I Like the response of Norwegian prime minister Jens Stoltenberg who swore that Norway would not be “bombed into silence” after the attacks. Furthermore that “You will not destroy us. You will not destroy our democracy or our ideals for a better world,”. A truly unique and non-American answer to anyone that would seek to destroy democracy. Glenn’s post is good, but something of an echo of some pundits after 9-11, who on observing the deep erosion of civil liberties said that to at least some degree al-qaeda had won. Isn’t a large part of the agenda of al-qaeda to push back against the modern western style democratic state with all its modernity, freedom, and privacy. No wonder conservatives and conservative Democrats went along with the erosion of those rights. In a bit of serendipity the modernity that pissed off al-qaeda is also what pisses off American and European conservatives who would like to push much of our culture back to pre-Enlightement days.

It would be taking political correctness to the heights of absurdity to not acknowledge there are radical homicidal Muslims among the world’s 1.2 billion Muslims. equally absurd is professional Isalmophobe Pamela Geller’s assertion, after the Norway attacks and the news that she among others were part of Breivik’s reading material, “If anyone incited him to violence, it was Islamic supremacists,” she wrote. Geller and others strongly imply that no one can commit acts of terror except Muslims even when they are not committing, their mere presence, their words give people no other choice but to grab a gun and murder children. If one gets on the net and reads nothing but Geller’s Atlas Shrugged (as her blog title suggests she apparently has no sense of irony), Gates of Vienna or Jihad Watch one easily get the impression the only groups of people committing terrorism in Europe are Muslim. The EU TERRORISM SITUATION AND TREND REPORT(pdf) says otherwise: In 2009 out of a total of 294 failed, foiled or successfully executed attacks 1 was Islamist, 237 were Separatist, 40 were extreme Leftist, 4 were Right-wing, 2 were single issue based and 10 were unspecified. Of the number of arrested suspects in 2009 per 13 European members states reporting 100 arrests were Islamist, 413 were Separatists, 29 were extreme Left, 22 were extreme Right, 2 were single issue, 11 not specified for a total of 587 arrests. The total number of terror related attacks and arrests have declined every year 2007 through 2009. Decreasing from 581 attacks in 2007 to 204 in 2009.

I’m not a particularly big fan of organized religion and its inherent dogma and orthodoxy. In the mind of the right person much of what they teach can and has provided the basis for violence directly or by proxy. It is also true that the majority of the time especially since the Age of Enlightenment, individuals have acted on their own and should be held responsible for the choices they make. In free market ountires bsuinesse are free to sell fat laden hamburgers, fires and sugary drinks. Both have been shown to have addictive qualities. When people become addicted to this food it is their fault. They made the choice. But because the food is addictive and the large chains that sell it know this, they bear at least a little responsibility to do better. To act a little more ethically in their business practices. Freedom doesn’t mean to toss out the social contract as just so much baggage. The same is true for the far Right pundits who paint this very dire, threatening, one dimensional portrait of Islam – or for that matter liberals, feminists, Latinos, or anyone else that flies into their eliminationist radar.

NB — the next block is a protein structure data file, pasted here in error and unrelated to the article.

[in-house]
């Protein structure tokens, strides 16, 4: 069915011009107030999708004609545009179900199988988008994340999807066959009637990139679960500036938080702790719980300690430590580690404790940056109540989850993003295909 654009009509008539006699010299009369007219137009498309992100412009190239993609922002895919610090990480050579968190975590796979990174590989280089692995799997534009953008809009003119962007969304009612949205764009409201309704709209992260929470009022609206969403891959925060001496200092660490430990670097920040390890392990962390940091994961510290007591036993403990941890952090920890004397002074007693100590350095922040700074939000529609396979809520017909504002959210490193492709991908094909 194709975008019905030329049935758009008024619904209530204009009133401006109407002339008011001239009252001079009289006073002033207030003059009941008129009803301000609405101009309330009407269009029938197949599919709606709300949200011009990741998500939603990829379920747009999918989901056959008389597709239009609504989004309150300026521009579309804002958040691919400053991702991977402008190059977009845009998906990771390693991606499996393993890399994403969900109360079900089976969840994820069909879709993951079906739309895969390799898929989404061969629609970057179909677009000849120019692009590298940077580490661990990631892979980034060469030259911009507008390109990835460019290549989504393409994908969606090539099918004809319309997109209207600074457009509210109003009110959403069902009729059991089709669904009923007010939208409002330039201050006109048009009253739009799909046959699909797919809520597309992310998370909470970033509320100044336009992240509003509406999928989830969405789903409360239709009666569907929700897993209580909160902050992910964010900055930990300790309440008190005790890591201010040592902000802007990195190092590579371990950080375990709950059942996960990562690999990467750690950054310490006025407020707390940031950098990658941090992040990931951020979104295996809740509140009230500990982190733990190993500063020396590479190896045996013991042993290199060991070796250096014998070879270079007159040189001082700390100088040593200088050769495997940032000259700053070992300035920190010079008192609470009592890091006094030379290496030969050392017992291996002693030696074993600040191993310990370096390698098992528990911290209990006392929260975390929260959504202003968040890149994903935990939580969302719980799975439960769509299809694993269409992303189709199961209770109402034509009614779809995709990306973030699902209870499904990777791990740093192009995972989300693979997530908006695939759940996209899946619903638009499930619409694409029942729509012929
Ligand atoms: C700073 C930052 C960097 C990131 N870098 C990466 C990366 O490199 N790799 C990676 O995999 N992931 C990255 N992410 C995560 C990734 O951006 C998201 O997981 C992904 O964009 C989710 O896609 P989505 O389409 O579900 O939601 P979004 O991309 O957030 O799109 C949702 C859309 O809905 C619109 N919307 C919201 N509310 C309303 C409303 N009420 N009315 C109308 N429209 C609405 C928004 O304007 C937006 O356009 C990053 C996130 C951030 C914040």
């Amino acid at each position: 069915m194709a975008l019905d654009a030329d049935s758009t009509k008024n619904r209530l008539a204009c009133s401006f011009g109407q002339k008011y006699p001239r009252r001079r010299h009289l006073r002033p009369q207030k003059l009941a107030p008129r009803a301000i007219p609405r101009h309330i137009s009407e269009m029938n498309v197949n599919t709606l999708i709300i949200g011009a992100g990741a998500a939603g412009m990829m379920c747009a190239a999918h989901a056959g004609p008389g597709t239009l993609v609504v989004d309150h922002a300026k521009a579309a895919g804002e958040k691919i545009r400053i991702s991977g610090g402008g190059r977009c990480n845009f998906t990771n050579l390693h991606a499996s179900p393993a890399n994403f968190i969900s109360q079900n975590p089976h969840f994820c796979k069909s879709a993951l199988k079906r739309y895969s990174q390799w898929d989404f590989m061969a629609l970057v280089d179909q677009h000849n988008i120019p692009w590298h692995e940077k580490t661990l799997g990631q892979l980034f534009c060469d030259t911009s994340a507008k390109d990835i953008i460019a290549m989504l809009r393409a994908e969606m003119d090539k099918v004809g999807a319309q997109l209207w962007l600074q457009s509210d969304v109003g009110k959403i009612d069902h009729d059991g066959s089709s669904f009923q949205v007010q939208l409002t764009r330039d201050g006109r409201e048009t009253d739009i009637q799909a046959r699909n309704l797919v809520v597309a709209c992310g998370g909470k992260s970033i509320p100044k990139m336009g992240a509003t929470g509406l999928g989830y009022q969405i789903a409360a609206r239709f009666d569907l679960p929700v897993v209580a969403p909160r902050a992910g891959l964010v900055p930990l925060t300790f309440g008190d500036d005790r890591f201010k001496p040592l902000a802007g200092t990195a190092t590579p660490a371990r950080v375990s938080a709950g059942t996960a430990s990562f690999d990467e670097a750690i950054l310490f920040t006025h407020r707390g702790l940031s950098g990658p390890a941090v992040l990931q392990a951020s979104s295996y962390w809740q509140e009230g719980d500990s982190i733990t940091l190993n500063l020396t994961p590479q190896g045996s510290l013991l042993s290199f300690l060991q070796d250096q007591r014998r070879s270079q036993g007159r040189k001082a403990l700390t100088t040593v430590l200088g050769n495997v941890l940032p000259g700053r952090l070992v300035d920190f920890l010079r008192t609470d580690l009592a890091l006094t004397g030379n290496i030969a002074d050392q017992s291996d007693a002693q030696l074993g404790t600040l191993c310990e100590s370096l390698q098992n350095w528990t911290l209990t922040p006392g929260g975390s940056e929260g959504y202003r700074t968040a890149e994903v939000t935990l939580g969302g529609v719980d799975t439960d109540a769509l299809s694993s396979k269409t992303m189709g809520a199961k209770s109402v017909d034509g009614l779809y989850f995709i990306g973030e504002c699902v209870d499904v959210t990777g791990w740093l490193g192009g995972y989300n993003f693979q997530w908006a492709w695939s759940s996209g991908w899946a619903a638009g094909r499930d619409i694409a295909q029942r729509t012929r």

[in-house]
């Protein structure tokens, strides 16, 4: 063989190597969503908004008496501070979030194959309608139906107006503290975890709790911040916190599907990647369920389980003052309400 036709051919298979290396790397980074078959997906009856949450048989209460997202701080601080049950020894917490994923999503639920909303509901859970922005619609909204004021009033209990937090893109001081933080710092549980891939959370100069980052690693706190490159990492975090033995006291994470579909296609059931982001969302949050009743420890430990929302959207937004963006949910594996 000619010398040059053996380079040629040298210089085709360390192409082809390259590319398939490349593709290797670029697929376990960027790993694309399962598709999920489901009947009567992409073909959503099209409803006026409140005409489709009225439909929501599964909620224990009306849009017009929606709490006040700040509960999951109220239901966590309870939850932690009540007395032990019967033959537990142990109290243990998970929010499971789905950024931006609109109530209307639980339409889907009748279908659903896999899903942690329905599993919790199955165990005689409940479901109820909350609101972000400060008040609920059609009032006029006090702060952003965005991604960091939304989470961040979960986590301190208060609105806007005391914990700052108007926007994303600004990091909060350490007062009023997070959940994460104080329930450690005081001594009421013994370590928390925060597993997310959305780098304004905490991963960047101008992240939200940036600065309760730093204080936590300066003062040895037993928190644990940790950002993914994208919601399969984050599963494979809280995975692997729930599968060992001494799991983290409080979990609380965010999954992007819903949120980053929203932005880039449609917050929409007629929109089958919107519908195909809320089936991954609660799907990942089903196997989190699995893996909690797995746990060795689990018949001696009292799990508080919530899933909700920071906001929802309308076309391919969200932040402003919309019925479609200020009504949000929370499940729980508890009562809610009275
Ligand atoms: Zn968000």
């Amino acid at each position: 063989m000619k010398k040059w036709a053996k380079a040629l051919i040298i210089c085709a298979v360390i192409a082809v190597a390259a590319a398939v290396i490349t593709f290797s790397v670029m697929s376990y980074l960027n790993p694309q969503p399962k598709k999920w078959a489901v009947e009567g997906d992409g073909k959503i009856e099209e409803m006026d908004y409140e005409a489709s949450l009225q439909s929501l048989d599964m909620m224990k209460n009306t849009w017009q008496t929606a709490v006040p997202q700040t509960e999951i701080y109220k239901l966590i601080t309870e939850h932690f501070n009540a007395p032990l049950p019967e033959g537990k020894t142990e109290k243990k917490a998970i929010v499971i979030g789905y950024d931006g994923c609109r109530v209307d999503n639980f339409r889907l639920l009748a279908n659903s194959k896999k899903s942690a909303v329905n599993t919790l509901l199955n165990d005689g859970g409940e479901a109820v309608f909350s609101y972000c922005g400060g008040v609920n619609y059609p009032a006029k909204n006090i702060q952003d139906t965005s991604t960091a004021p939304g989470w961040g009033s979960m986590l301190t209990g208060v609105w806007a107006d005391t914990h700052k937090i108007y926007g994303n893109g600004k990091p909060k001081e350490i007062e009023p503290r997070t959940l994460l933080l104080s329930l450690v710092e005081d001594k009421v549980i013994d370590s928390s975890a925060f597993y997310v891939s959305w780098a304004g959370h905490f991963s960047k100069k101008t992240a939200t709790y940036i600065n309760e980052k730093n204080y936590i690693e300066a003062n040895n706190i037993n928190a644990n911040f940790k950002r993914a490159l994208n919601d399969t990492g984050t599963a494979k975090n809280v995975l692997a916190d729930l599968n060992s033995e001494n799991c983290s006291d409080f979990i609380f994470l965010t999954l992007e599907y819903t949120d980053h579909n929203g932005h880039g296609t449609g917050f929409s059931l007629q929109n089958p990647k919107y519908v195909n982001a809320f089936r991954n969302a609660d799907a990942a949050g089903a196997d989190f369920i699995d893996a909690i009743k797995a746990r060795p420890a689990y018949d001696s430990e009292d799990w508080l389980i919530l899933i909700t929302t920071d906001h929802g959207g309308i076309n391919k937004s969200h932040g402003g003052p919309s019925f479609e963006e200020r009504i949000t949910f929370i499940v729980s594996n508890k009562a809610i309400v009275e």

ocean steps giant’s causeway wallpaper. the Unwitting Traveler has a collection of photos and some background on the geological history of the Giant’s Causeway here – The Giant’s Causeway: Part Geology – Part Mythology

Solar Energy Is the Fastest Growing Industry In the US

Hugh Pickens writes “According to Rhone Resch, the last three years have seen the U.S. solar industry go from a start-up to a major industry that is creating well-paying jobs and growing the economy in all 50 states, employing 93,000 Americans in 2010, a number that is expected to grow between 25,000 to 50,000 this year (PDF).


We might be parsing some semantics but I think the health care industry ( hospitals, clinics, pharmaceuticals, technical medical professionals, lab techs, nursing homes)  is actually the fastest growing segment of the economy.

warm and cool autumn wallpaper

Daily drug restores sight to hereditary blind

A hereditary form of blindness has been delayed or reversed for the first time by a daily drug treatment. The drug is the first to benefit people with a disease of their mitochondria, the energy powerhouses of cells.

There had been no way to halt the rapid onset of blindness in people with the most common mitochondrial disease, called Leber’s hereditary optic neuropathy. It strikes men in their twenties, leading to total blindness within three to six months of the first symptoms appearing.